How to tidy up your shell history by removing long commands

From time to time I accidentally paste a bunch of crap, like a long base64 string, into my terminal. It’d not part of a valid command, it’s just the string and because it has a trailing newline, the shell tries (and fails) to execute the command, which means the “command” is now in my .zsh_history.

The annoying part comes when I’m fuzzy searching back through my history and these base64 strings match a whole heap of things. I want them gone.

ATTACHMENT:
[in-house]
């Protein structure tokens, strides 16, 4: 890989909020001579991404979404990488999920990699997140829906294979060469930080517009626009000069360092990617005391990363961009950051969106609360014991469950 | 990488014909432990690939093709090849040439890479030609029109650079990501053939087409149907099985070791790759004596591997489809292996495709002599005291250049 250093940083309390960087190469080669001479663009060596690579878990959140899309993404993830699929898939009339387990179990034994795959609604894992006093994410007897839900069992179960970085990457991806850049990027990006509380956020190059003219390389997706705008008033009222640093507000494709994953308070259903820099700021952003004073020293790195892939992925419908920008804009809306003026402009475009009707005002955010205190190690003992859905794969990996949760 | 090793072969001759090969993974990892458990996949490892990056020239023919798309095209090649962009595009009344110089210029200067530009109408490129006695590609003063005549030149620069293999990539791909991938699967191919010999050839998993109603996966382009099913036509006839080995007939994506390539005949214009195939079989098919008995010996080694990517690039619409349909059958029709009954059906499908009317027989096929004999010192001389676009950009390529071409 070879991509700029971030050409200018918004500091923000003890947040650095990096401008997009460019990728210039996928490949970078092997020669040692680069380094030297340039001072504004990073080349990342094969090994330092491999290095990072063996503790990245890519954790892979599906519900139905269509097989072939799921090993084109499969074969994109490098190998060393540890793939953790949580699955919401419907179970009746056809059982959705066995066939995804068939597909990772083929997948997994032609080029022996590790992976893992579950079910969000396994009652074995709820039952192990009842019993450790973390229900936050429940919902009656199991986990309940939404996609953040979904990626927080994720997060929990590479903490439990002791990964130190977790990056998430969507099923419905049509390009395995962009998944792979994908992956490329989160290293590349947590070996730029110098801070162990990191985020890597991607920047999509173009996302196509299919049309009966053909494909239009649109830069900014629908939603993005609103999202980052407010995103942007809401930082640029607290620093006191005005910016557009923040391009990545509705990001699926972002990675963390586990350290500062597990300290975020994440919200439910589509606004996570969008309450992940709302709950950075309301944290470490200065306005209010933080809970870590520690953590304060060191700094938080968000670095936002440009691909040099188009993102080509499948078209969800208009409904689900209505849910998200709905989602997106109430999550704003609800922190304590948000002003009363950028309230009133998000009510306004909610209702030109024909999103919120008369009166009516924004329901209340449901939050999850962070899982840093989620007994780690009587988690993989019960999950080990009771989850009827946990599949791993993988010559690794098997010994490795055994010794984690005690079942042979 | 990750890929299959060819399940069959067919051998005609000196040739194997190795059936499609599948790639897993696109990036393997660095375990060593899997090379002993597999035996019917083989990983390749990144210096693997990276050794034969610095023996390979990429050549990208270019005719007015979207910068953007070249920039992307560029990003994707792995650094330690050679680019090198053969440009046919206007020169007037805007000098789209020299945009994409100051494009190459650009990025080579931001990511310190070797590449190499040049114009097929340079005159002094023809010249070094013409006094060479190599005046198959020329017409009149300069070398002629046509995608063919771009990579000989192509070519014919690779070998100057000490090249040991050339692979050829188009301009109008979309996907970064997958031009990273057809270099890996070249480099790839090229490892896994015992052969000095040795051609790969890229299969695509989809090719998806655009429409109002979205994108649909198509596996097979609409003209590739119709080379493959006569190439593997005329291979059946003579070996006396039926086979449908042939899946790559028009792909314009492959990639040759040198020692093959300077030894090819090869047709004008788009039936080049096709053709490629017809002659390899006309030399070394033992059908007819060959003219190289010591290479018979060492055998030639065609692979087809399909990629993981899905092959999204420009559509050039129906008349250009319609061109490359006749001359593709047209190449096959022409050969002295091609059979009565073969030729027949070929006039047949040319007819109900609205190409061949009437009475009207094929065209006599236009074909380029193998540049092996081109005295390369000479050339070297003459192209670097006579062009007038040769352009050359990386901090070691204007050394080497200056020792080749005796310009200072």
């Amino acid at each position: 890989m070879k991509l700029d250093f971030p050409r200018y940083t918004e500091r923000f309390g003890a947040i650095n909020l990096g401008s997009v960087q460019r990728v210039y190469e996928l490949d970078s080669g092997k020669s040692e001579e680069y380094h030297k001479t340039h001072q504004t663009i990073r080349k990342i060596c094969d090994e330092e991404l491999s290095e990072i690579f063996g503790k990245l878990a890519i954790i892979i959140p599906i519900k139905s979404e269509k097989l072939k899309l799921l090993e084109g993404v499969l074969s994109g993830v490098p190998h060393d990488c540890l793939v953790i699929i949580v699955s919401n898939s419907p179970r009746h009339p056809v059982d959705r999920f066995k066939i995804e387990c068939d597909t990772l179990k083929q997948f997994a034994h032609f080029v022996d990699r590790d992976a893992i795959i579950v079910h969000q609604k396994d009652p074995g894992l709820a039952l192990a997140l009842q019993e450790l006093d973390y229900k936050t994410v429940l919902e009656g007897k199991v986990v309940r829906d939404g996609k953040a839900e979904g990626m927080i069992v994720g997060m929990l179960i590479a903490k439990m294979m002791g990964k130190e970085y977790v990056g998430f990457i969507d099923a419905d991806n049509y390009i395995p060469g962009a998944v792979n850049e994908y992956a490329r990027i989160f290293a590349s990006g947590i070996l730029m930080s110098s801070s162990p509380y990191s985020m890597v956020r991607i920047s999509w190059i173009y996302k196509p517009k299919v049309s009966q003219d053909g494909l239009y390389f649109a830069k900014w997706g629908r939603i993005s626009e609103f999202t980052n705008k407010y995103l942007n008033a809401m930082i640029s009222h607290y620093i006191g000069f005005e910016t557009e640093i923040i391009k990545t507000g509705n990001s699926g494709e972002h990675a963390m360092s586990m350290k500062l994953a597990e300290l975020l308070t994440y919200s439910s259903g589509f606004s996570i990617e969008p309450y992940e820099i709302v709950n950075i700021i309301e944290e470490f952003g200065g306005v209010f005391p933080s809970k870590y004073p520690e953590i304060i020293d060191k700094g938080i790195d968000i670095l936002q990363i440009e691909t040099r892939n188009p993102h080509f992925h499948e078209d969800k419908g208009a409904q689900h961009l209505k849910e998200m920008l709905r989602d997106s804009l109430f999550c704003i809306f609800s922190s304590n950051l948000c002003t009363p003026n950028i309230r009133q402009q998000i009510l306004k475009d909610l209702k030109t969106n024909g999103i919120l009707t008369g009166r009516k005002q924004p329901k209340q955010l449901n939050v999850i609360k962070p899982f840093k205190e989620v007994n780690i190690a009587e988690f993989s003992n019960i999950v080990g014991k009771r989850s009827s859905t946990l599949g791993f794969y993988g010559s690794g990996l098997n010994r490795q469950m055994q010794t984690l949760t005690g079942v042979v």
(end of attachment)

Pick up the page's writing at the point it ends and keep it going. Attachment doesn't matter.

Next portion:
This sed command works for me with zsh and using GNU sed:

sed -i '/;[^ ]\{100,\}$/d' ~/.zsh_history
# on macOS you'll probably have to give a param to -i

The lines in the file have a format of:

: <timestamp>:0;<command>


: 1662496419:0;ls -l

So the sed regex looks for a string at least 100 chars long that consists of anthing except spaces until line end. Then it deletes that line.

The command isn’t super robust but it works well enough for me.

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